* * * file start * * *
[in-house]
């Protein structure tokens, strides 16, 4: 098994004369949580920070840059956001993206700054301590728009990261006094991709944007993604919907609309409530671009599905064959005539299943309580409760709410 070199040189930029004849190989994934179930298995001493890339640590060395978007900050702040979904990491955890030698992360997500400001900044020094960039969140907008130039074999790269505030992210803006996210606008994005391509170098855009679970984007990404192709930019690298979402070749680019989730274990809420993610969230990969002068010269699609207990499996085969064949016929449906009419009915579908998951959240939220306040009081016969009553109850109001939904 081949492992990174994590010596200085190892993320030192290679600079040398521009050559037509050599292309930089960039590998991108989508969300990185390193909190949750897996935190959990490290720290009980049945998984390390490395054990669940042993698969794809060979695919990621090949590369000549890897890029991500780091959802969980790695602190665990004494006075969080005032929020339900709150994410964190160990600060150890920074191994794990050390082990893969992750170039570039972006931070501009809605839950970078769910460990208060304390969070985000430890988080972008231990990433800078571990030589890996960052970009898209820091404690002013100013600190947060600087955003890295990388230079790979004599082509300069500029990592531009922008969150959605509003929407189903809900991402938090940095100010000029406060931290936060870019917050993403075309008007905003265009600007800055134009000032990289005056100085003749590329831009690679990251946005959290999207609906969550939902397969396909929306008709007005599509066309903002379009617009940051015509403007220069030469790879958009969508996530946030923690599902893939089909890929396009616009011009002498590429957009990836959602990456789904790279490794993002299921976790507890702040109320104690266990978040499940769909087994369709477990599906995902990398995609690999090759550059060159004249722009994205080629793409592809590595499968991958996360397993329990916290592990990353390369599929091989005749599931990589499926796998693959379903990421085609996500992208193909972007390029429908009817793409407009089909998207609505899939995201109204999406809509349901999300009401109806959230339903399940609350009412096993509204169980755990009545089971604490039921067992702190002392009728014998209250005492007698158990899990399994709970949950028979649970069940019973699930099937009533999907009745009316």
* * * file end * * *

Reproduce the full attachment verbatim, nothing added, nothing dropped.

[in-house]
């Protein structure tokens, strides 16, 4: 098994004369949580920070840059956001993206700054301590728009990261006094991709944007993604919907609309409530671009599905064959005539299943309580409760709410 070199040189930029004849190989994934179930298995001493890339640590060395978007900050702040979904990491955890030698992360997500400001900044020094960039969140907008130039074999790269505030992210803006996210606008994005391509170098855009679970984007990404192709930019690298979402070749680019989730274990809420993610969230990969002068010269699609207990499996085969064949016929449906009419009915579908998951959240939220306040009081016969009553109850109001939904 081949492992990174994590010596200085190892993320030192290679600079040398521009050559037509050599292309930089960039590998991108989508969300990185390193909190949750897996935190959990490290720290009980049945998984390390490395054990669940042993698969794809060979695919990621090949590369000549890897890029991500780091959802969980790695602190665990004494006075969080005032929020339900709150994410964190160990600060150890920074191994794990050390082990893969992750170039570039972006931070501009809605839950970078769910460990208060304390969070985000430890988080972008231990990433800078571990030589890996960052970009898209820091404690002013100013600190947060600087955003890295990388230079790979004599082509300069500029990592531009922008969150959605509003929407189903809900991402938090940095100010000029406060931290936060870019917050993403075309008007905003265009600007800055134009000032990289005056100085003749590329831009690679990251946005959290999207609906969550939902397969396909929306008709007005599509066309903002379009617009940051015509403007220069030469790879958009969508996530946030923690599902893939089909890929396009616009011009002498590429957009990836959602990456789904790279490794993002299921976790507890702040109320104690266990978040499940769909087994369709477990599906995902990398995609690999090759550059060159004249722009994205080629793409592809590595499968991958996360397993329990916290592990990353390369599929091989005749599931990589499926796998693959379903990421085609996500992208193909972007390029429908009817793409407009089909998207609505899939995201109204999406809509349901999300009401109806959230339903399940609350009412096993509204169980755990009545089971604490039921067992702190002392009728014998209250005492007698158990899990399994709970949950028979649970069940019973699930099937009533999907009745009316």